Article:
Director Momoko Ando’s moving 196-minute epic was the talk of Japanese cinema when it premiered in 2014. Sawa (played by the director’s sister, Sakura Ando) is a caretaker for the elderly when she is let go from her agency after a tragic series of events at the home of a client. To survive, she targets lonely old men and entraps them, demanding they take her into their homes. Sawa ends up befriending and helping a range of elderly Japanese – a former mechanic, a retired teacher, an unemployed alcoholic – in a series of funny and moving vignettes that take place around the picaresque suburbs of working class Shikoku. Her journey, though, cumulatively ends up transforming her – and the audience, too, in the process.
The Ando sisters were on hand to look back on the film and field questions following a screening of the film to a packed house on October 29 as part of the Japan Now Muses of Japanese Cinema section, where Sakura Ando is being honored. “I think there are more people here now than when the film premiered at TIFF the first time,” Sakura quipped.
0.5mm is adapted from a novel written by Momoko, who based the story around her own family’s experience taking care of their infirm grandmother. “I didn’t want to make a film about nursing care,” explained Momoko. “What was more important to me was to depict how a family faces death, which comes to us all.”
The conversation became an intimate and spirited one between sisters as they discussed their own memories of their grandmother. “As a family, we took care of her until the end, and I wrote the novel looking back on that experience after I had matured a bit,” recalled Momoko. “But I was actually studying abroad at the time and felt quite objective about the situation. Sakura, on the other hand, was right in the middle of that maelstrom.”
“You were gone for 9 years,” Sakura reminded Momoko, “and grandmother took care of me. I was with her the entire time after she got sick, but my sister had to be away and couldn’t see her getting weaker and weaker. I started to wonder who was having a more difficult experience – me, who was up close, or my sister, who was forced to watch from a distance. It must have been difficult for her. We talked about it often, and we even had some arguments about it.”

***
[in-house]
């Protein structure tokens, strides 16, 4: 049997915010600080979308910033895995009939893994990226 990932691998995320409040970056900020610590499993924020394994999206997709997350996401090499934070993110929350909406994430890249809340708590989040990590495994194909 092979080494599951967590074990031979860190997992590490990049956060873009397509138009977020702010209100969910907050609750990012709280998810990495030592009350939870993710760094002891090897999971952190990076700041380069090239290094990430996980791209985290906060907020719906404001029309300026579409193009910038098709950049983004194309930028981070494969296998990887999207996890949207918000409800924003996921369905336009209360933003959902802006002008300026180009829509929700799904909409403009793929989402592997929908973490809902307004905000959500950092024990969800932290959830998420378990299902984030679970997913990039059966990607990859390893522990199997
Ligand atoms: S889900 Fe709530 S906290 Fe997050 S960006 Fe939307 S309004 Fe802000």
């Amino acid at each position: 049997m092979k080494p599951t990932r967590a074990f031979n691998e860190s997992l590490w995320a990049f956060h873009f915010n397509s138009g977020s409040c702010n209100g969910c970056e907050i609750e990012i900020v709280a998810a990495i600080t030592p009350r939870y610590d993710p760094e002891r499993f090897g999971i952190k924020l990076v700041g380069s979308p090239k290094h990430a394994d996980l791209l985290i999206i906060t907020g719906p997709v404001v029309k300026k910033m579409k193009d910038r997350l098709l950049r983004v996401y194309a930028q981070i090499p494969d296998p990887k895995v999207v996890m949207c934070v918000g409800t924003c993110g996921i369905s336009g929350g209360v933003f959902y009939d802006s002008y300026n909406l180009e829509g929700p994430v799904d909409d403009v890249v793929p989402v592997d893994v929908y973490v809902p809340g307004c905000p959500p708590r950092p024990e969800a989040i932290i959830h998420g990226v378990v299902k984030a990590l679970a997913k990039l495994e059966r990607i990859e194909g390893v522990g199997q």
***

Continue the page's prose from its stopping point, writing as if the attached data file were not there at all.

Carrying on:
If the film seems tailor made for Sakura, this was entirely by design. Sawa’s character undergoes a dramatic range of emotions and character growth that display the full breadth of Ando’s acting chops. “I did have her mind the entire time as I wrote the story,” said Momoko. “I got greedy, and that’s why the film is 3 hours. I’ve watched her since she was born, so I wanted to capture everything about her in the film.”
“At these autograph signings or meet-and-greets, people often tell me they thought I’d be scary,” said Sakura. “So it was nice to show a side of myself that people couldn’t see before. Even for these NHK period dramas I play an ugly tomboy, so it was nice to show a different side. There was a significant change in how people viewed me afterwards.”
Momoko especially wanted to emphasize Sawa’s maternal quality, which ends up charming the various elderly men she encounters. “There’s a scene, which you can see at the end of the film’s trailer, when Shigeru wakes up, and sees Sawa in the kitchen, and says ‘Good morning,’” Momoko explained. “That expression, that moment of strong maternal love reflecting the soul of the Japanese people, is what I feel you can see in films of the Golden Age and you don’t see in Japanese films today. Just thinking of this shot makes me cry.”
Both sisters commented on the journey they had made since beginning their careers. Sakura reflected fondly on her experience working with Hikari Mitsushima, also one of the TIFF Muses of Japanese Cinema, in her acting debut in Sion Sono’s Love Exposure, and said she hopes to continue being introduced to such exciting characters like that found in 0.5mm.
Momoko confessed that she contemplated quitting filmmaking and becoming a full-time mother upon giving birth to her first child. She was able to refocus her energies, however, and feels recharged. “We have to be the vanguard for the children of the future,” she said. “I look at my child’s face and think he’ll have a fighting spirit like mine. If I die, I have to know that I’ve shown him the way forward without me. Isn’t this why film is amazing? Each film is full of the spirit of its creators. The world might end, but this is our contribution. This is how we fight, by baring our souls.”
Sakura enthusiastically responded, “I’ll keep fighting!”